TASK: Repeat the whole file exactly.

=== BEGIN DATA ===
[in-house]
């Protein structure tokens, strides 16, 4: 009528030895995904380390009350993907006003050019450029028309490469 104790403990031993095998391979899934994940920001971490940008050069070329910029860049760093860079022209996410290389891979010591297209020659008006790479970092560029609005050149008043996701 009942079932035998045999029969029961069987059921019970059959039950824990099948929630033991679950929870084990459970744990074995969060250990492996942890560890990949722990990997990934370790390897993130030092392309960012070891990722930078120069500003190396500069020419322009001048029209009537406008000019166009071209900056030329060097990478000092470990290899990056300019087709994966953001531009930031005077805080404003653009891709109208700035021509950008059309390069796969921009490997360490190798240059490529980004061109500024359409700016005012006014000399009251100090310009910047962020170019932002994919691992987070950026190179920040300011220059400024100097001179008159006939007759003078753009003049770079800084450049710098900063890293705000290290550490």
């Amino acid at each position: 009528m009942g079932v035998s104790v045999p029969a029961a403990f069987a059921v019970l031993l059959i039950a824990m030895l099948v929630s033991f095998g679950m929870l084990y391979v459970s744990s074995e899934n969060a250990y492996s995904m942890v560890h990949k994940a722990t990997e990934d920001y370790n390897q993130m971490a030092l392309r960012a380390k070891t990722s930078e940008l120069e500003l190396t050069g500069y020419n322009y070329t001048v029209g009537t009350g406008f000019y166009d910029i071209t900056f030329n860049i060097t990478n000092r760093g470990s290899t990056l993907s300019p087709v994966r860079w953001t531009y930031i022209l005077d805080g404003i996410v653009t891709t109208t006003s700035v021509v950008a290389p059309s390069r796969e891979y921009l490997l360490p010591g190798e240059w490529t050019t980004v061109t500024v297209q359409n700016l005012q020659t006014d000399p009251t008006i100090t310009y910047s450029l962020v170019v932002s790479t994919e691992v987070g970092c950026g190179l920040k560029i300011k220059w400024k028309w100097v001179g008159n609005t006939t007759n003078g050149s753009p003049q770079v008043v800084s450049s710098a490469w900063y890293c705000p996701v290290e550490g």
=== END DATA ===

[in-house]
């Protein structure tokens, strides 16, 4: 009528030895995904380390009350993907006003050019450029028309490469 104790403990031993095998391979899934994940920001971490940008050069070329910029860049760093860079022209996410290389891979010591297209020659008006790479970092560029609005050149008043996701 009942079932035998045999029969029961069987059921019970059959039950824990099948929630033991679950929870084990459970744990074995969060250990492996942890560890990949722990990997990934370790390897993130030092392309960012070891990722930078120069500003190396500069020419322009001048029209009537406008000019166009071209900056030329060097990478000092470990290899990056300019087709994966953001531009930031005077805080404003653009891709109208700035021509950008059309390069796969921009490997360490190798240059490529980004061109500024359409700016005012006014000399009251100090310009910047962020170019932002994919691992987070950026190179920040300011220059400024100097001179008159006939007759003078753009003049770079800084450049710098900063890293705000290290550490």
């Amino acid at each position: 009528m009942g079932v035998s104790v045999p029969a029961a403990f069987a059921v019970l031993l059959i039950a824990m030895l099948v929630s033991f095998g679950m929870l084990y391979v459970s744990s074995e899934n969060a250990y492996s995904m942890v560890h990949k994940a722990t990997e990934d920001y370790n390897q993130m971490a030092l392309r960012a380390k070891t990722s930078e940008l120069e500003l190396t050069g500069y020419n322009y070329t001048v029209g009537t009350g406008f000019y166009d910029i071209t900056f030329n860049i060097t990478n000092r760093g470990s290899t990056l993907s300019p087709v994966r860079w953001t531009y930031i022209l005077d805080g404003i996410v653009t891709t109208t006003s700035v021509v950008a290389p059309s390069r796969e891979y921009l490997l360490p010591g190798e240059w490529t050019t980004v061109t500024v297209q359409n700016l005012q020659t006014d000399p009251t008006i100090t310009y910047s450029l962020v170019v932002s790479t994919e691992v987070g970092c950026g190179l920040k560029i300011k220059w400024k028309w100097v001179g008159n609005t006939t007759n003078g050149s753009p003049q770079v008043v800084s450049s710098a490469w900063y890293c705000p996701v290290e550490g």